Estradiol has significant positive effects on brain cholinergic neurons, interacts with trophic factors on neuronal development and plasticity, and improves cholinergic-related cognitive processes in animal models. We have extended the studies to human models to investigate whether estradiol effects on human cognitive functioning are mediated at least in part through cholinergic system activity.

Our studies show that estradiol appears to improve cholinergic function as measured by increased resistance to anti-cholinergic blockade in normal postmenopausal women.36, 37 This improvement may be dose and domain specific, i.e. lower doses improves primarily attentional functioning, higher doses may influence episodic memory. Effects of estradiol on cholinergic function related to episodic memory may be age-specific, with younger women showing benefit but older women showing no benefit or impairment. This result provides direct experimental support for the “critical period hypothesis”. Addition of progesterone to estradiol appears to partially or completely counteract the ability of estrogen to enhance its attention and speed after cholinergic blockade. Intriguingly, the selective estrogen receptor modulator tamoxifen appears to decrease attentional and long-term recall impairment produced by cholinergic antagonists and improves spatial working memory performance. APOE genotype, a known risk factor for Alzheimer's disease and cholinergic dysfunction appears to modulate the directionality and magnitude of the effect of positive estrogen-like effects of tamoxifen on cognition following cholinergic blockade. Taken together, these results provide strong support for our original hypothesis that the ability of estradiol and related compounds to modify cognitive functioning in old age and/or partially prevent cognitive deterioration or neurodegenerative disorders may be related to effects on the brain cholinergic system.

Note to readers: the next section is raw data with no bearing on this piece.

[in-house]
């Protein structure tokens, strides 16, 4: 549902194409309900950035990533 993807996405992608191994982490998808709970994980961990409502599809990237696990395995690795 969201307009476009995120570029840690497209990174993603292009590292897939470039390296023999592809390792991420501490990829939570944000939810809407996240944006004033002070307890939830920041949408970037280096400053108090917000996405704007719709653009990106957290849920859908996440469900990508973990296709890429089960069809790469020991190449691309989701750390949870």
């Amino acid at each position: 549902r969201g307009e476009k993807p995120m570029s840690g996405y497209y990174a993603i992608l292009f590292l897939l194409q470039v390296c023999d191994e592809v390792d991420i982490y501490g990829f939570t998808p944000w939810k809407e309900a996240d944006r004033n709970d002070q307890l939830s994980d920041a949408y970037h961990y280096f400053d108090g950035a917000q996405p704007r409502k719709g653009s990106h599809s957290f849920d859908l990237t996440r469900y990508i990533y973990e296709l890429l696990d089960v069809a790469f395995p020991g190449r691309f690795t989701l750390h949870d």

Recognizing Cognitive Disorders

In recognizing cognitive disorders, it is useful to distinguish among dementia, mild cognitive impairment (MCI), and cognitive aging. Dementia entails substantial functional decline, and Alzheimer's disease and other late-life dementias are an ever-increasing burden in an aging population. This is a burden that affects women disproportionately. Dementia is preceded by a transitional stage of cognitive decline, and the term MCI is increasingly applied to patients meeting research criteria believed to characterize incipient dementia. The inference is that such patients already have pathological changes associated with dementia, but the pathological burden is still modest in extent or has not yet overwhelmed innate compensatory mechanisms. The concept of cognitive aging is closely related to that of MCI. Cognitive skills vary with age. For many aspects of cognition — but not all — cognitive aging represents detrimental change, beginning in middle age and accelerating in old age. The underlying assumption, however, is that cognitive aging reflects processes largely distinct from those that culminate in Alzheimer's disease or other defined dementias.

Dementia is rare in midlife, but forgetfulness and other cognitive symptoms are common. The clinician is often called upon to evaluate the seriousness of midlife cognitive symptoms, which may occur in the setting of fluctuating or declining levels of ovarian hormones, and to make recommendations regarding treatment or risk reduction. Fortunately, recent observational and experimental data are largely reassuring regarding effects of the natural menopause transition on objective measures of episodic memory and other cognitive skills. From a clinical perspective, identifying a deficit in episodic memory is an important first step to recognizing cognitive disorders that occur with age. Other worrisome features that might emerge during the patient assessment include a history of functional decline, a family history of dementia before age 60 years in a parent or sibling, or a focal abnormality on the neurological examination.

It is also important to identify factors that could affect subjective memory, even if there is no objective decline beyond that expected with age. These include cognitive aging per se, depression, stress effects, fatigue, hot flashes, sleep disorders, medication effects, systemic illness, and — rarely — early stages of a dementing disorder. As in other areas of medicine, prevention is the key to reducing the long-term burden of more severe forms of age-related cognitive loss. There is mounting evidence that cognitive aging can be mitigated or remediated by reducing cardiovascular risk factors, engaging in mental and physical activity, maintaining an active social network, and eating a balanced, nutritious diet that includes whole fruits and vegetables, nuts, and fish.

Summary Cognitive Function and the Menopausal Transition